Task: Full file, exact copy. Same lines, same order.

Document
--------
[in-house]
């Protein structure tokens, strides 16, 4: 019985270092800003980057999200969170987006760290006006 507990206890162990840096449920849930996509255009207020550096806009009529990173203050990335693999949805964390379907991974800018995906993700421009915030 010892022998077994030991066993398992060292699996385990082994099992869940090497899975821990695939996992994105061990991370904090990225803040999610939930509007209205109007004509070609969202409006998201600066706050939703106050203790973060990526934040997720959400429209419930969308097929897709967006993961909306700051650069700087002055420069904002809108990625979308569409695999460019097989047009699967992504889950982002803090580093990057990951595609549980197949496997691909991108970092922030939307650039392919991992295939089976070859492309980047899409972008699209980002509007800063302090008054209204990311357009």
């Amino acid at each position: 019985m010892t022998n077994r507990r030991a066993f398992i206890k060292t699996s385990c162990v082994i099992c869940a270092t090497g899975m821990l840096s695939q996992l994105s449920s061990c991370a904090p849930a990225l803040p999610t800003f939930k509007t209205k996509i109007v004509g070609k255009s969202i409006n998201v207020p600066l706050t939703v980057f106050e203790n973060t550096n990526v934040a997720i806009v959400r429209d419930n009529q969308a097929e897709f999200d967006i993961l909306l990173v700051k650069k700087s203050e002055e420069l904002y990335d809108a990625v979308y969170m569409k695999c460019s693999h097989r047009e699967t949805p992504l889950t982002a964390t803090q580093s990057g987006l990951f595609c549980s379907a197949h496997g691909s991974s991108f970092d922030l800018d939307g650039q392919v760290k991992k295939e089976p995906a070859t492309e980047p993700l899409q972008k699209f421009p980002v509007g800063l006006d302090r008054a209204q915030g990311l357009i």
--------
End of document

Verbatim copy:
[in-house]
């Protein structure tokens, strides 16, 4: 019985270092800003980057999200969170987006760290006006 507990206890162990840096449920849930996509255009207020550096806009009529990173203050990335693999949805964390379907991974800018995906993700421009915030 010892022998077994030991066993398992060292699996385990082994099992869940090497899975821990695939996992994105061990991370904090990225803040999610939930509007209205109007004509070609969202409006998201600066706050939703106050203790973060990526934040997720959400429209419930969308097929897709967006993961909306700051650069700087002055420069904002809108990625979308569409695999460019097989047009699967992504889950982002803090580093990057990951595609549980197949496997691909991108970092922030939307650039392919991992295939089976070859492309980047899409972008699209980002509007800063302090008054209204990311357009």
């Amino acid at each position: 019985m010892t022998n077994r507990r030991a066993f398992i206890k060292t699996s385990c162990v082994i099992c869940a270092t090497g899975m821990l840096s695939q996992l994105s449920s061990c991370a904090p849930a990225l803040p999610t800003f939930k509007t209205k996509i109007v004509g070609k255009s969202i409006n998201v207020p600066l706050t939703v980057f106050e203790n973060t550096n990526v934040a997720i806009v959400r429209d419930n009529q969308a097929e897709f999200d967006i993961l909306l990173v700051k650069k700087s203050e002055e420069l904002y990335d809108a990625v979308y969170m569409k695999c460019s693999h097989r047009e699967t949805p992504l889950t982002a964390t803090q580093s990057g987006l990951f595609c549980s379907a197949h496997g691909s991974s991108f970092d922030l800018d939307g650039q392919v760290k991992k295939e089976p995906a070859t492309e980047p993700l899409q972008k699209f421009p980002v509007g800063l006006d302090r008054a209204q915030g990311l357009i």